Environmental Regulatory Agency
Alabama 43 2 AL Dept. of Environmental Management
Alaska 8 1 AK Dept. of Environmental Conservation
Arizona 40 2 AZ Dept. of Environmental Quality
Arkansas 25 3 AR Dept. of Environmental Quality
California 300 56 CA Dept. of Conservation
Colorado 38 2 CO Dept. of Public Health & Environment
Connecticut 24 2 CT Dept. of Environmental Protection
Delaware 4 4 DE Dept. of Natural Resources & Environmental Control
Florida 75 19 FL Dept. of Environmental Protection
Georgia 77 19 GA Dept. of Natural Resources
Hawaii 15 0 HI Dept. of Land & Natural Resources
Idaho 31 4 ID Dept. of Environmental Quality
Illinois 95 19 IL Environmental Protection Agency
Indiana 89 22 IN Dept. of Environmental Management
Iowa 48 5 IO Dept. of Natural Resources
Kansas 61 6 KS Dept. of Health & Environment
Kentucky 39 11 KY Energy & Environment Cabinet
Louisiana 37 8 LA Dept. of Environmental Quality
Maine 19 2 ME Dept. of Environmental Protection
Maryland 48 8 MD Dept. of the Environment
Massachusetts 49 10 MA Dept. of Environmental Protection
Michigan 60 41 MI Dept. of Environment, Great Lake, & Energy
Minnesota 35 5 MN Dept. of Natural Resources
Mississippi 26 6 MS Dept. of Environmental Quality
Missouri 56 14 MO Dept. of Natural Resource
Montana 30 2 MT Dept. of Environmental Quality
Nebraska 32 6 NE Dept. of Environment & Energy
Nevada 26 2 NV Dept. of Environmental Protection
New Hampshire 48 6 NH Dept. of Environmental Services
New Jersey 28 10 NJ Dept. of Environmental Protection
New Mexico 16 2 NM Environment Dept.
New York 86 22 NY Dept. of Environmental Conservation
North Carolina 123 26 NC Dept. of Environmental Quality
North Dakota 14 2 ND Dept. of Environmental Quality
Ohio 73 17 OH Environmental Protection Agency
Oklahoma 37 5 OK Dept. of Environmental Quality
Oregon 24 7 OR Dept. of Environmental Quality
Pennsylvania 74 38 PA Dept. of Environmental Protection
Puerto Rico 32 3 Departamento de Recursos Naturales y Ambientales
Rhode Island 5 3 RI Dept. of Environmental Management
South Carolina 48 15 SC Dept. Of Health & Environmental Control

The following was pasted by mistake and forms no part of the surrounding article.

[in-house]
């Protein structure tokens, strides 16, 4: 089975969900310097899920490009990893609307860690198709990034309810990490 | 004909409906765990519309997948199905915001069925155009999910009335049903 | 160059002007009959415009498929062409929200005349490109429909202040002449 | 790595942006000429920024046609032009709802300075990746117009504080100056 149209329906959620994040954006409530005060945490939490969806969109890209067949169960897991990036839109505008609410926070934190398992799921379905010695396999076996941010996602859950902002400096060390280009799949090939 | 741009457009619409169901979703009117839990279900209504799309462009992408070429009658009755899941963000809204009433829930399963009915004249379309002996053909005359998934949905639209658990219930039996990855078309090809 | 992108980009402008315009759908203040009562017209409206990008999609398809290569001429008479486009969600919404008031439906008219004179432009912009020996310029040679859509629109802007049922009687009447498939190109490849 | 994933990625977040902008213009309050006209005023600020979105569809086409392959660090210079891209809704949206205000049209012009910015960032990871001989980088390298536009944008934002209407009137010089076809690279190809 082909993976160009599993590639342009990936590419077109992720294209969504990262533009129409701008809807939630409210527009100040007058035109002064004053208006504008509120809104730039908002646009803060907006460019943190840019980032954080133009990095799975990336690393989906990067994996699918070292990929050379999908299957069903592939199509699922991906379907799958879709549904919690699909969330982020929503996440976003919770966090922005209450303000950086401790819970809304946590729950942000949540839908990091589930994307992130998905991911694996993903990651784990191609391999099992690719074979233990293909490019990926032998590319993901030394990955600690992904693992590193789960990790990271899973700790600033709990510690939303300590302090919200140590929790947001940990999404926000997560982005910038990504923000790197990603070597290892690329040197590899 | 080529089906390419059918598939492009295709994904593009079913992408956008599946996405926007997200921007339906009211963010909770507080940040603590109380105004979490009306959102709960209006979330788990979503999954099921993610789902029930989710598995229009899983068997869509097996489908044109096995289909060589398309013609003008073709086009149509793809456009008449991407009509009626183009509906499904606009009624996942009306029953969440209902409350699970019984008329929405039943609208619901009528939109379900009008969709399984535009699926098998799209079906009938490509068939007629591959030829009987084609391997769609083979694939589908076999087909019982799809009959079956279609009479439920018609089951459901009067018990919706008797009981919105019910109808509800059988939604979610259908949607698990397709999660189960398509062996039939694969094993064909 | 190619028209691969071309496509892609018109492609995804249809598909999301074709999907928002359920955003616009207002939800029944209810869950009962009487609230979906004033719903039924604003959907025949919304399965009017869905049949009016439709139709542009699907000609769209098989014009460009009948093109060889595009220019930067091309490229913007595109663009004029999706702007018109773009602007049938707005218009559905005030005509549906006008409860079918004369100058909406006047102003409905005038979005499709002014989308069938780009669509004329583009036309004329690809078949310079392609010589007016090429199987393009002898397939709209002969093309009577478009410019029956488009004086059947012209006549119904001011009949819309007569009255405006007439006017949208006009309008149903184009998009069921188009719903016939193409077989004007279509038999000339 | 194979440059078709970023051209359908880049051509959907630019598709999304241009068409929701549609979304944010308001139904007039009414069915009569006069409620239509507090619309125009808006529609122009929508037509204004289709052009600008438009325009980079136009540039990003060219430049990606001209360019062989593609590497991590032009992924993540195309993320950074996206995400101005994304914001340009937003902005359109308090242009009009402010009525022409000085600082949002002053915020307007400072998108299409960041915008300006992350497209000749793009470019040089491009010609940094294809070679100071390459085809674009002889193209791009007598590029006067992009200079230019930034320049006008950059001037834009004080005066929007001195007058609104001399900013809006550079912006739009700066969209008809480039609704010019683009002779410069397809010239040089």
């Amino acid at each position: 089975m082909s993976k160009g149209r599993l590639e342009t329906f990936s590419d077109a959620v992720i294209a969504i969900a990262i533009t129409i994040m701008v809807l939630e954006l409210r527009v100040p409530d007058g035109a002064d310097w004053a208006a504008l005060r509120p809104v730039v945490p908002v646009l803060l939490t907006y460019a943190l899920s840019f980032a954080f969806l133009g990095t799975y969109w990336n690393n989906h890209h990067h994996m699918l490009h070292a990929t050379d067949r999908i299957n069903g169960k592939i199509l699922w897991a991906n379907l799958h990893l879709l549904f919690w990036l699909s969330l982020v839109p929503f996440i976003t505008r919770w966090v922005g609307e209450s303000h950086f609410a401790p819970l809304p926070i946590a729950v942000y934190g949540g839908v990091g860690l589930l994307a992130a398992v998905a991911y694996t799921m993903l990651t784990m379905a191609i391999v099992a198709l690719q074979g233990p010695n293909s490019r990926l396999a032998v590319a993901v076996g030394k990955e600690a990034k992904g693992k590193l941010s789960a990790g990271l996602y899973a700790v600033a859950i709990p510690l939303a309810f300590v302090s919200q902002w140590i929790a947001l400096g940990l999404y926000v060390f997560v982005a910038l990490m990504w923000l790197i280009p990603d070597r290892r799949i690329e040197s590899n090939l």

South Dakota 9 2 SD Dept. of Environment & Natural Resources
Tennessee 129 10 TN Dept. of Environment & Conservation
Texas 129 27 TX Commission on Environmental Quality
Utah 55 4 UT Dept. of Environmental Quality
Vermont 9 2 VT Dept. of Environmental Conservation
Virginia 74 27 VA Dept. of Environmental Quality
US Virgin Islands 2 0 VI Dept. of Environmental Protection
Washington 54 4 WA Dept. of Ecology
West Virginia 22 3 WV Division of Natural Resources
Wisconsin 56 25 WI Dept. of Natural Resources
Wyoming 5 0 WY Dept. of Environmental Quality

If your company doesn’t have the resources to do the waste management planning for large projects, it might make sense to establish a relationship with a reputable waste management company.

The Money Factor

It would be naïve to overlook the financial considerations at play in making decisions about building material disposal. Builders have plenty of data related to the cost of shipping C&D waste off to a landfill—labor and equipment costs landfill, tipping fees, and so on. Granted, there are costs associated with diverting building materials for reuse and recycling, but those recovered materials have value, which can offset the costs and add to a project’s bottom line.

Contact Repurposed Materials today to find out how we can help you find a new home for unwanted materials.